GOODYEAR, Ariz. -- Roberto Perez used to love sleeping in during the winter. No alarm clocks. No structured routine. The catcher got his work in and prepared for each coming baseball season, but he did it on his own time and at a casual pace.
Perez's alarm buzzed at 5 a.m. each morning this past offseason. Following the events of last season, he knew something needed to change.
Six games into last season, Perez learned how quickly a young player can be tossed into the Major League fire. Cleveland catcher Yan Gomes sustained a knee injury on April 11 and Perez was suddenly the Indians' starting catcher. He had dreamed about that kind of opportunity, but he can admit now that he felt overwhelmed at first.
"I put a little too much pressure on myself," Perez said. "I think as a young guy, you try to impress everybody when you get the opportunity to play every day. It was crazy, because Yan got hurt and it was like ..."
Perez paused and snapped his fingers.
"I felt like all the eyes were on me," he said.
Perez said he was trying to do everything he could to produce at the plate like Gomes, who picked up a Silver Slugger Award the previous year. That took Perez out of his comfort zone and hindered him at the plate. Then, when he was behind the dish, the game seemed to move too fast for him at first. Suddenly, Perez was in charge of calling a game and earning the trust of his pitchers and coaches.
It was a lot to take in right away for Perez, who was entering his first full season as a Major League backup catcher. While Gomes was shelved from April 12-May 23, Perez hit .160 in 29 games. At one point, Indians manager Terry Francona called the catcher into his office and told him to stop trying to replace Gomes.
"Tito told me, 'Hey, just be yourself. Just play the game. Have fun,'" Perez said. "That helped a lot. After that, I settled in and it was a regular season."
Overall, Perez hit .228 with seven homers, 21 RBIs and a .751 OPS in 70 games last year. Among catchers with at least 40 stolen-base attempts against them, Perez ranked first with a 39 percent caught-stealing rate. He also helped Cleveland pitchers to a 3.71 ERA when he was behind the plate. Perez turned in an .841 OPS against left-handed pitching and had an .806 OPS after Gomes' return.
"You can talk to guys," Francona said, "but until they live through it, the game goes so fast, especially for a young catcher. You have so many responsibilities in a Major League game. ... There's a lot going on that can speed up on you. And I think it did with 'Berto for a little bit. But, to his credit, he beared down and you could tell things were slowing down for him."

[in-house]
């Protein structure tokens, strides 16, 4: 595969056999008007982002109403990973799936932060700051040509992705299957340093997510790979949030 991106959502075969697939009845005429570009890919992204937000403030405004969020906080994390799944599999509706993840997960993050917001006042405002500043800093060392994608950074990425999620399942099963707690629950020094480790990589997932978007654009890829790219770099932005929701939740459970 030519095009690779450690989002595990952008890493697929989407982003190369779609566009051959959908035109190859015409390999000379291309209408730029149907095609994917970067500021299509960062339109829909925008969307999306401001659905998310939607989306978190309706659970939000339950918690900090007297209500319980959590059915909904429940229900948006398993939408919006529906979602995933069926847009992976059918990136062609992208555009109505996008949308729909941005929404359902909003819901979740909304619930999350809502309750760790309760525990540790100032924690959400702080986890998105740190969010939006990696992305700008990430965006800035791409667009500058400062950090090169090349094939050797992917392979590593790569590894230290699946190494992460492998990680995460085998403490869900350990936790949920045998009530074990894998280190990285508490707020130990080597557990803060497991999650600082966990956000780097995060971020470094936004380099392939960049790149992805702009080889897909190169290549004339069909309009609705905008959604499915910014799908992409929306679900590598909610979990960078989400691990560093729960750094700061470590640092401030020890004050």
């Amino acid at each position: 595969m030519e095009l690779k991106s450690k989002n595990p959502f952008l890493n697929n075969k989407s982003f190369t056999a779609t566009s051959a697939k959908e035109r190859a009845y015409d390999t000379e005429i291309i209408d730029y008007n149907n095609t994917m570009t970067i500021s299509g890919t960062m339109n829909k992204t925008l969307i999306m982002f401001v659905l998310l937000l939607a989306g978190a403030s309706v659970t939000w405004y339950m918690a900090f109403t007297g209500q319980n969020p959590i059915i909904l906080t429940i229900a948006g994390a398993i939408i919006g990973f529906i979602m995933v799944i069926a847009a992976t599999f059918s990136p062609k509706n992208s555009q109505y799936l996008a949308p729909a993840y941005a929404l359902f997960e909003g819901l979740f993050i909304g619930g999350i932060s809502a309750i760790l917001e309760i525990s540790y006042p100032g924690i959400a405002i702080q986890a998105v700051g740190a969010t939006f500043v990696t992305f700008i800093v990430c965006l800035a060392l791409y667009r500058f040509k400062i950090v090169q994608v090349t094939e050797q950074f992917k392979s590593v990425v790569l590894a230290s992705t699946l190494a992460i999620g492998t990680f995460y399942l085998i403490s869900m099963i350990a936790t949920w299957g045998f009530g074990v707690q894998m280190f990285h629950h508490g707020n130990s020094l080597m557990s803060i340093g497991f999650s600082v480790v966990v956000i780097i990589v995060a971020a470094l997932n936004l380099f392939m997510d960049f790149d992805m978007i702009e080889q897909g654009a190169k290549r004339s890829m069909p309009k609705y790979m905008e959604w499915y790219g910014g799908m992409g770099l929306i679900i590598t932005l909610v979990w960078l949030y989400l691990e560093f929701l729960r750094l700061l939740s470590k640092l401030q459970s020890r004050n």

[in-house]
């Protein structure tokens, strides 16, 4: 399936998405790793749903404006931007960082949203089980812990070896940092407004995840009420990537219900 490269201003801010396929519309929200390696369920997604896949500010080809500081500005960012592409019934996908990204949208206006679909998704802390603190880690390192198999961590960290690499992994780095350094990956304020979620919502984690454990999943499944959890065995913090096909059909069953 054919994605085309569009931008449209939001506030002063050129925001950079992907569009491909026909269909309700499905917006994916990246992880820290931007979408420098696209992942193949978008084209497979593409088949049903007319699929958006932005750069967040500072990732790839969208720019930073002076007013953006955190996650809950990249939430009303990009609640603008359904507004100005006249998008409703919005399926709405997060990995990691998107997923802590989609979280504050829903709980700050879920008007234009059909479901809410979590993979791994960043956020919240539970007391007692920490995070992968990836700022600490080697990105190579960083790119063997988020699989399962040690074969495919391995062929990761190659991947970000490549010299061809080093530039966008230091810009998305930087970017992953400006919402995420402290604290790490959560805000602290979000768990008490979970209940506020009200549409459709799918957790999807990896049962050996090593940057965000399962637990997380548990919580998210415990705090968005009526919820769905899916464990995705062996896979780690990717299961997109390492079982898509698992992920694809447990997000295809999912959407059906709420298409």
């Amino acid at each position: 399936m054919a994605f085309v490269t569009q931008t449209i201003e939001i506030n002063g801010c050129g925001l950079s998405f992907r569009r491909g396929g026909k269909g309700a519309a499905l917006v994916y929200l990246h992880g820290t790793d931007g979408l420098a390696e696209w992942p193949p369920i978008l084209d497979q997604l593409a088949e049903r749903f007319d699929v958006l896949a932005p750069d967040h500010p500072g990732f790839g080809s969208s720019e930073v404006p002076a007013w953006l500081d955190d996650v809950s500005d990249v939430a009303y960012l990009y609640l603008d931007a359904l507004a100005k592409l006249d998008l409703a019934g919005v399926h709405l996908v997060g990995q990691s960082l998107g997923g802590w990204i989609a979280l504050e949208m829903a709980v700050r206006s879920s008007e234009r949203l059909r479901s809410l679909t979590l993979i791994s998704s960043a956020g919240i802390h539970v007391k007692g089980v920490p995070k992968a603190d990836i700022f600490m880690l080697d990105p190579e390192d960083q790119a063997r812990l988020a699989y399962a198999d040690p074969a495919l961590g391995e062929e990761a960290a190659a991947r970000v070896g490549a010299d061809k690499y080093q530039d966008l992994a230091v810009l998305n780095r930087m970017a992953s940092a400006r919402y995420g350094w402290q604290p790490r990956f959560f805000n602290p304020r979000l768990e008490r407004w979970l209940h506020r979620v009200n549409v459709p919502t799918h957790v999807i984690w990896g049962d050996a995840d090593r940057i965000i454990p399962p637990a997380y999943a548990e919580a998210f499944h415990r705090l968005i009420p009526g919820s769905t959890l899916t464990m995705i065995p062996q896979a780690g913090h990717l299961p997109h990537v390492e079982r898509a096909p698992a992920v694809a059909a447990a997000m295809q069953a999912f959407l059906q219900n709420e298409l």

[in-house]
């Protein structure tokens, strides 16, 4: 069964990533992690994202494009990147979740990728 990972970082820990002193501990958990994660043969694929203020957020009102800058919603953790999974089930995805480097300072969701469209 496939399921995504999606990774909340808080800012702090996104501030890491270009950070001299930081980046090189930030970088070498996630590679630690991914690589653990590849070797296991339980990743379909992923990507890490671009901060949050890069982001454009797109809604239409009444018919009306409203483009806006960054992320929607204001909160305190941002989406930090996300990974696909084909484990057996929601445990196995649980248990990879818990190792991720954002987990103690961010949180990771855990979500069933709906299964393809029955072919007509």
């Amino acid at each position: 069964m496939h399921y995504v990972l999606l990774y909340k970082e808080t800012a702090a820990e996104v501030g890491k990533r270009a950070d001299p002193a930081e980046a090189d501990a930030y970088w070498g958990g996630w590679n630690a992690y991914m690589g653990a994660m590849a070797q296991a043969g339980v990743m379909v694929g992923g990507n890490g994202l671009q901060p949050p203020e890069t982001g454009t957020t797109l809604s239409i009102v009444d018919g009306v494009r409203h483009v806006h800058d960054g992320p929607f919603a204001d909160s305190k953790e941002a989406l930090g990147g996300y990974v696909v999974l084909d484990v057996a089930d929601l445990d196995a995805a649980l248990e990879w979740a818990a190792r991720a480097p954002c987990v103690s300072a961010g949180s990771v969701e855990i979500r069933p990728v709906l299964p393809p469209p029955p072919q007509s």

Perez knew he could not be caught off guard again this year.
Over the offseason, following discussions with his family and agent, Perez decided to relocate three hours from his home in Mayaguez, Puerto Rico, to San Juan. The catcher hired the same personal trainer used by Cardinals catcher Yadier Molina and followed his marching orders all offseason. He worked out five days a week with double sessions three times per week.
"The first day, he said, 'Hey, you came here to work," Perez said. "I ran a lot."
Perez finally had a regular routine. Those winters of lazy mornings were replaced with early wakeup calls, breakfast at the same time each day and a workout at 6 a.m. By the time Perez's winter was over and the time came to travel to Arizona for Spring Training, the catcher had shed 20 pounds.
This season, Perez feels more prepared for any situation.
"I always play like I'm an everyday player," he said. "I know here we've got Yan. He's a great guy, a great teammate, a good catcher. But, I came in in really good shape. Last year was kind of a learning process for me. ... I just want to help the team any way I can. Whatever the team needs me to do, I'm ready."